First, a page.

Isaac refused to cooperate with the divine plan, and preferred to live his life in accordance with nature and reality, and this is the secret of his happiness. Nonetheless, it would be wrong to say that Isaac was not a worshipper of God. On the contrary, in a certain sense Isaac was more religious and more spiritual than anyone else in Genesis, including his father and son. Isaac was the “perfect whole offering”, the only one of the forefathers who actually agreed to give up his life for God. If Abraham worshipped God with all his heart, and Jacob with all his might, Isaac worshipped God with all his soul. But Isaac worshipped God “by means of” the natural world and reality that God created, not by attempting to “fix” nature or reality. Isaac “went out to meditate in the field before sunset” (24:63); the Rabbis said he instituted the afternoon service. Now there are verses from which the Rabbis derive that Abraham prayed the morning service and Jacob the evening service, but only in Isaac’s case does the rabbinic homily concur with the plain meaning of the text. Isaac went out to meditate in the field, to lose himself in nature, to talk to himself and/or his God without the presence of others; not as a demonstration of religiosity but as an actual act of religion.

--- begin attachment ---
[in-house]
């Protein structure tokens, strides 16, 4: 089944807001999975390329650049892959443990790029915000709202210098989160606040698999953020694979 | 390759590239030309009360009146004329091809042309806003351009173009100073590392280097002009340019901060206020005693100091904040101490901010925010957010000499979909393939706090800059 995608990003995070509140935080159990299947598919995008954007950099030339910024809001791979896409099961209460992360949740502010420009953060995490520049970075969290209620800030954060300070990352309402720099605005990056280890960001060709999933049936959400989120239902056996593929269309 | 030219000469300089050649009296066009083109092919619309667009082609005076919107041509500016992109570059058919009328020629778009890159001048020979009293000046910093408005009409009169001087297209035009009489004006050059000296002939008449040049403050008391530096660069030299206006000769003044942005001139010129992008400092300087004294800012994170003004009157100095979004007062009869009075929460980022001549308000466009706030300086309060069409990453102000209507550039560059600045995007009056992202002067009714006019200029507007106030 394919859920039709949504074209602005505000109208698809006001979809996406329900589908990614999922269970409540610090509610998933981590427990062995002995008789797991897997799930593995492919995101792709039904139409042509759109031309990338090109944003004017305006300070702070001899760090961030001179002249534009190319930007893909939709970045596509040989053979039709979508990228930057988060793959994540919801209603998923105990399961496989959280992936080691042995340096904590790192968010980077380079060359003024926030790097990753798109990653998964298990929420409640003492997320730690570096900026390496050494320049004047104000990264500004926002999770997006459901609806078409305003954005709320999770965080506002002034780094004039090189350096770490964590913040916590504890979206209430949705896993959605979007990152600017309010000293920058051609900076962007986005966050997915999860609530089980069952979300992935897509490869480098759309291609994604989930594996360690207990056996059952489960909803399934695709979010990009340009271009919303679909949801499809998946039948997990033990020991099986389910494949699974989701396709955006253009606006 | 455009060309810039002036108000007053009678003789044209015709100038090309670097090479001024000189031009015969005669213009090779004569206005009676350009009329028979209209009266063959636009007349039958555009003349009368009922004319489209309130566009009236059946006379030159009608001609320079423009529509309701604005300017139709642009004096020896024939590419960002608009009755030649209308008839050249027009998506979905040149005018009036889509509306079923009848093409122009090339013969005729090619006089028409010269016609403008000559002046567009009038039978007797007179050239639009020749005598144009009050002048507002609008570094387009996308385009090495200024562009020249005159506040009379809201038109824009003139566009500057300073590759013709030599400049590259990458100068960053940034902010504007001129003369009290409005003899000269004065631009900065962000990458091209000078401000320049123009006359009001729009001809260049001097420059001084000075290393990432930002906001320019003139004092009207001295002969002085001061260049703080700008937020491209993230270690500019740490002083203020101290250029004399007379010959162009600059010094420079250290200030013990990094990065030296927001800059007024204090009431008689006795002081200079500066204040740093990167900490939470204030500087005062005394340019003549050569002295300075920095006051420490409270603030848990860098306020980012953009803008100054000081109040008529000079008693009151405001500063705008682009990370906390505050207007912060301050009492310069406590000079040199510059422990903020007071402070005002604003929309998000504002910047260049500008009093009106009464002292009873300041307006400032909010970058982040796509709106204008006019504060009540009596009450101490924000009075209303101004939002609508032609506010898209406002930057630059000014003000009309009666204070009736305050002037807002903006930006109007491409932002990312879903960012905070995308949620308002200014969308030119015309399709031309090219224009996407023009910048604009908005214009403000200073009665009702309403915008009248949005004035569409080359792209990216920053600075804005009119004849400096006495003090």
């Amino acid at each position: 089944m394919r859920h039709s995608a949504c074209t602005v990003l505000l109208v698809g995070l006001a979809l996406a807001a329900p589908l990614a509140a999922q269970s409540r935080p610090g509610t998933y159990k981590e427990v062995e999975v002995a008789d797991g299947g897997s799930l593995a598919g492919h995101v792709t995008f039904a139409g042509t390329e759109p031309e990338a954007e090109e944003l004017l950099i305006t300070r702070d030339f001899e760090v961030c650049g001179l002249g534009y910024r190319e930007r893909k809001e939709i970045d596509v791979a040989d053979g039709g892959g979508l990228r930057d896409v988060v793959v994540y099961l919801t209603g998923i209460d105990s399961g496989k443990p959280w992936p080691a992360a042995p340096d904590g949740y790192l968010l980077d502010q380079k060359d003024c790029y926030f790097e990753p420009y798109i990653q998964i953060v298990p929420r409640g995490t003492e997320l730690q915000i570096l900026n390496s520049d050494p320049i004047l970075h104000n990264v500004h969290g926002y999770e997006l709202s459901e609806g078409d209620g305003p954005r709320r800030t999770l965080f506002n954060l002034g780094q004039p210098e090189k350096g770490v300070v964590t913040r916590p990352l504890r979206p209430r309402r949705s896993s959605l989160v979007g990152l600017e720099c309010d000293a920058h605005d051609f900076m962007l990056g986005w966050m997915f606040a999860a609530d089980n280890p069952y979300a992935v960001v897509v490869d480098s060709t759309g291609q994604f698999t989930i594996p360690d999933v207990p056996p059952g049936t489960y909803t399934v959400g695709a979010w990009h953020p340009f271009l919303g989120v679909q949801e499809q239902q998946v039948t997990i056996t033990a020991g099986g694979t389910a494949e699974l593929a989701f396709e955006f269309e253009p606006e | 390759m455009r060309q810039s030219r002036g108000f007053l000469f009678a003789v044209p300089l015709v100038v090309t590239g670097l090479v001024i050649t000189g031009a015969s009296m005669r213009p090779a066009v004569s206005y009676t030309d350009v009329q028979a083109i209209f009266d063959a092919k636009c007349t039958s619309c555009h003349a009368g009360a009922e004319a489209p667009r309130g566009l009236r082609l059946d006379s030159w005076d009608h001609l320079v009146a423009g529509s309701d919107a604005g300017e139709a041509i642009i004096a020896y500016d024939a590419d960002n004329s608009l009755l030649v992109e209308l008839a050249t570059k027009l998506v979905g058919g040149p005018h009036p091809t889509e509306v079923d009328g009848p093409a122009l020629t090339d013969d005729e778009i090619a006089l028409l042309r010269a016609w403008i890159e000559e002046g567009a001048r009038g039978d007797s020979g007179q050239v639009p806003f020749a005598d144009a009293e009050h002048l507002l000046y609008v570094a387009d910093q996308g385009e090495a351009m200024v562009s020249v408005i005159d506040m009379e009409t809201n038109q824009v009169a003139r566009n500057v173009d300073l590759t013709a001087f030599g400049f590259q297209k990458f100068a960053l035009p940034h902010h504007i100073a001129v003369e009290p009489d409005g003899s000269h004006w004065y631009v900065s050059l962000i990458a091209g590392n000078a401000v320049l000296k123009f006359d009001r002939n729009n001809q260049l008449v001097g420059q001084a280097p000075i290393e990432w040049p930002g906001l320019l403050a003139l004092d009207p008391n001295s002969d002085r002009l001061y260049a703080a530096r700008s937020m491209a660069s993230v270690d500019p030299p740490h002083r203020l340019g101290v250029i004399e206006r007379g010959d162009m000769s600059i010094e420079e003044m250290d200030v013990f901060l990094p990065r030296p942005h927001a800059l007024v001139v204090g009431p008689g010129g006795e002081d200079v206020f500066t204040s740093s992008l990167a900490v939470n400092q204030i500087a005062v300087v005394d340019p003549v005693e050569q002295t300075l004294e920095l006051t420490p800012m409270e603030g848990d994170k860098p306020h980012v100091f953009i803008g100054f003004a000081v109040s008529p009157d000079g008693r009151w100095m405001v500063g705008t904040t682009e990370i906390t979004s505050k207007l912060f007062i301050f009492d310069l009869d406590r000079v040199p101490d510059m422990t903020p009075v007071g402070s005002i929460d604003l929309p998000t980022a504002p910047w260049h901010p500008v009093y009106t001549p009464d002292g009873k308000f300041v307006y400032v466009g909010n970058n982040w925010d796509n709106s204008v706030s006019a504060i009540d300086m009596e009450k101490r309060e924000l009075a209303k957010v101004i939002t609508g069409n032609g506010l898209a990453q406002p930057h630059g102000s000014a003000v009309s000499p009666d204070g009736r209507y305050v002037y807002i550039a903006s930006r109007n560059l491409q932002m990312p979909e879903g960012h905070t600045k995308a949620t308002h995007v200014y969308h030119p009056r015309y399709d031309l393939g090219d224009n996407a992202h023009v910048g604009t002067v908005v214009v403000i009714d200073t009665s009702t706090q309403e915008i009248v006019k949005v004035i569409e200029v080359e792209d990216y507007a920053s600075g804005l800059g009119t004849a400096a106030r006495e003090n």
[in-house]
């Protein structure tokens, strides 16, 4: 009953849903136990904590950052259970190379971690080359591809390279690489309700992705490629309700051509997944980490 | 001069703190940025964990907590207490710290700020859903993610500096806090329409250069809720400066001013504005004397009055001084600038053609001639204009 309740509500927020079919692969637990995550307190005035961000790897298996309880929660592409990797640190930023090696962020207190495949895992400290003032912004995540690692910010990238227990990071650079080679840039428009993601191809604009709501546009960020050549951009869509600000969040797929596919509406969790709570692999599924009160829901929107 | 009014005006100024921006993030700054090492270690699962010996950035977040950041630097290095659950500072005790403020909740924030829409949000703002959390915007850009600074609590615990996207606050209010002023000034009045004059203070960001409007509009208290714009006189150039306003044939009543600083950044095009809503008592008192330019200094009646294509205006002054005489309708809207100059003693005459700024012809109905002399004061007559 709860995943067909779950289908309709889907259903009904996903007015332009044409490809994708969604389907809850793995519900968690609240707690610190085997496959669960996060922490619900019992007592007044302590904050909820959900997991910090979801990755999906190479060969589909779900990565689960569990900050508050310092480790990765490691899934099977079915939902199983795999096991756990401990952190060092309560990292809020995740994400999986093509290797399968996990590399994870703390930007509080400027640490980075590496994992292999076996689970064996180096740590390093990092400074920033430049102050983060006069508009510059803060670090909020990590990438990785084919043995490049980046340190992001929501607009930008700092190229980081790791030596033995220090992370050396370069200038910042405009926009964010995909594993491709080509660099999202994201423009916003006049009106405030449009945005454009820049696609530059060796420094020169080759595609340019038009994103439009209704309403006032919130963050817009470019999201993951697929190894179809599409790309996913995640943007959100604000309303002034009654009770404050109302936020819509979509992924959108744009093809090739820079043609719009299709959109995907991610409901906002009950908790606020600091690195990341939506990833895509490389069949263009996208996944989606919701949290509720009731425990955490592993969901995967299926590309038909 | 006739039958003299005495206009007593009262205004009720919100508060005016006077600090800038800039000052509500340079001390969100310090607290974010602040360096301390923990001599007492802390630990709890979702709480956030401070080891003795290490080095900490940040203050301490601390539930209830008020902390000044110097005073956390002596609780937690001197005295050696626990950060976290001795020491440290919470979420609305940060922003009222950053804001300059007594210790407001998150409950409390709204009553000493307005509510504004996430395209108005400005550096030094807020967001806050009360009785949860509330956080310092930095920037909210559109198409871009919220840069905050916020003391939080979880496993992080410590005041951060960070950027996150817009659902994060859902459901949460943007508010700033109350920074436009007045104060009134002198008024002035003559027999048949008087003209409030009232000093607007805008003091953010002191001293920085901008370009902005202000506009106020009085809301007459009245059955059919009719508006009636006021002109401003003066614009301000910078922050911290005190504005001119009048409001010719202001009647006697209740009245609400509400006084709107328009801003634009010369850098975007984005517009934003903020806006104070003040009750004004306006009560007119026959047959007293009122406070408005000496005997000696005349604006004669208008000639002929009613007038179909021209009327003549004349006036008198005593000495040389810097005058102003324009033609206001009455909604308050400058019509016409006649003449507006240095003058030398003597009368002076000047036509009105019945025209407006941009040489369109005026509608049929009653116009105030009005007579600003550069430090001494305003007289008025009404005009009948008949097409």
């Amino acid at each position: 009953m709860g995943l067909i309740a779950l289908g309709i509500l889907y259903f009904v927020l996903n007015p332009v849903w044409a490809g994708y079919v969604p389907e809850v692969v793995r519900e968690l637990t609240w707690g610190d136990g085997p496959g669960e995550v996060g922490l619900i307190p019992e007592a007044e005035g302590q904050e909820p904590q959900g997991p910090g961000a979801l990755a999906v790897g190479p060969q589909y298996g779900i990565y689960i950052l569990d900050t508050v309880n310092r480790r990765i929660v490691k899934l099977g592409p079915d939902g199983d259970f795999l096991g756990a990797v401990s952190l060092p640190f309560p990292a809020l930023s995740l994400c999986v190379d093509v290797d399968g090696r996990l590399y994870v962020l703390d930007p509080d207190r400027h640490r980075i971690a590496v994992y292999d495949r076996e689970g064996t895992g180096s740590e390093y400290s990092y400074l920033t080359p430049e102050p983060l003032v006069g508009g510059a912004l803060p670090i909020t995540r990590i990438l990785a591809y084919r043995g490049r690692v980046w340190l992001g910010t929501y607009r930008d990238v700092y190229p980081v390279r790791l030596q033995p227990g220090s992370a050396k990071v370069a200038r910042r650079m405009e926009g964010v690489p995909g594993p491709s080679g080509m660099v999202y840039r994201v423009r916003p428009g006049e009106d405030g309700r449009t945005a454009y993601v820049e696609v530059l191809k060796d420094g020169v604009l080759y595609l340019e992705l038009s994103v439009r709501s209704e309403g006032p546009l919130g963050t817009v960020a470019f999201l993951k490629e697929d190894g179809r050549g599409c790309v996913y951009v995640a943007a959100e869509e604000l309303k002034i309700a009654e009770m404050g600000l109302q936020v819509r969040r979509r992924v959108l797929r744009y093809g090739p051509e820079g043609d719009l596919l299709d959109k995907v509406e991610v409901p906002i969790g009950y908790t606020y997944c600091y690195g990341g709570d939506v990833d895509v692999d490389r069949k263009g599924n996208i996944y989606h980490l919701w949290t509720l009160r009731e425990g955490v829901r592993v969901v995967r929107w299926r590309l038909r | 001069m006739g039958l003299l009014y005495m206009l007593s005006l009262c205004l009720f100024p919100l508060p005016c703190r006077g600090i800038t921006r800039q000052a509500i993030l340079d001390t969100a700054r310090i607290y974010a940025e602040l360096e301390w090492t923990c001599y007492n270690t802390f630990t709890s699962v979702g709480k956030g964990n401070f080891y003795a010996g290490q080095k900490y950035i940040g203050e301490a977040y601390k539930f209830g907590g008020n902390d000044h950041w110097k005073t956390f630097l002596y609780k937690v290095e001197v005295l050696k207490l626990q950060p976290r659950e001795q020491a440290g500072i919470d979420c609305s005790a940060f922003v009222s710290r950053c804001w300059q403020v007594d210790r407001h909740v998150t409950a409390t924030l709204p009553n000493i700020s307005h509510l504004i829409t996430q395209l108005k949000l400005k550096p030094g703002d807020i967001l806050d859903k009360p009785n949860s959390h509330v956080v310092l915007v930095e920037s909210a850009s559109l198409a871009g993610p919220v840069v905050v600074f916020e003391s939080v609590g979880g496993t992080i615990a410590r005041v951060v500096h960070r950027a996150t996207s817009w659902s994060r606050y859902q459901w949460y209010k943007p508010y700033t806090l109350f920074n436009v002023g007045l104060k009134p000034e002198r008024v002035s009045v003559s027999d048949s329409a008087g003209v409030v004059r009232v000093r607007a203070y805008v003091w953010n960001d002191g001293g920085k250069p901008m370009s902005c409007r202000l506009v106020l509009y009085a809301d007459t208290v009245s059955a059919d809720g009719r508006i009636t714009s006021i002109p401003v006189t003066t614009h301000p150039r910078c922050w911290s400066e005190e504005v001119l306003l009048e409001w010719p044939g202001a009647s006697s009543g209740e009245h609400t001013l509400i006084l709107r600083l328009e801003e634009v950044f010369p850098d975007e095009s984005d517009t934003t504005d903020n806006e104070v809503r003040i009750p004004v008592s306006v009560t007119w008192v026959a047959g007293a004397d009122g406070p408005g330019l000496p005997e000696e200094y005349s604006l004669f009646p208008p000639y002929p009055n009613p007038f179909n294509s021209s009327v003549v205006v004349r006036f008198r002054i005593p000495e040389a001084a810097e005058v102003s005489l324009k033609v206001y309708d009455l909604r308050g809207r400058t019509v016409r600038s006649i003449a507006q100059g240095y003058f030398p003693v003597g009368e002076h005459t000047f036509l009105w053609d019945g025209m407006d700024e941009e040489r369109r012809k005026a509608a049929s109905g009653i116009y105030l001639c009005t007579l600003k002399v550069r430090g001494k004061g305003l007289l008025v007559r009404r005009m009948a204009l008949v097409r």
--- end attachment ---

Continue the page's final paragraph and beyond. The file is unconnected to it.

Since Isaac’s worship of God was a natural part of his life, and not an attempt to control nature or history, his worship was not predicated on receiving a reward. If God had blessed Isaac for Isaac’s sake in exchange for Isaac’s worship, the perfect simplicity of this worship would be marred. That is why God was careful to specify when blessing Isaac that this blessing was not in exchange for Isaac’s own perfect worship – a worship so perfect and pure that any recompense would be to its detriment – but rather “for the sake of my servant Abraham”.
For these reasons Isaac is the forefather and biblical character I love most. I pray that God grant me a life similar to that of our father Isaac, the perfect whole offering, who avoided conflict and managed to live a life of serenity.
Moshe Benovitz is Professor of Talmud and Rabbinics at the Schechter Institute of Jewish Studies in Jerusalem. He is the author of Kol Nidre: Studies in the Development of Rabbinic Votive Institutions (Atlanta 1998) and several volumes of comprehensive critical commentary on sections of the Talmud, as well as numerous scholarly articles on various aspects of Talmudic scholarship and rabbinic history, including oaths and vows, liturgy, and Jewish festivals.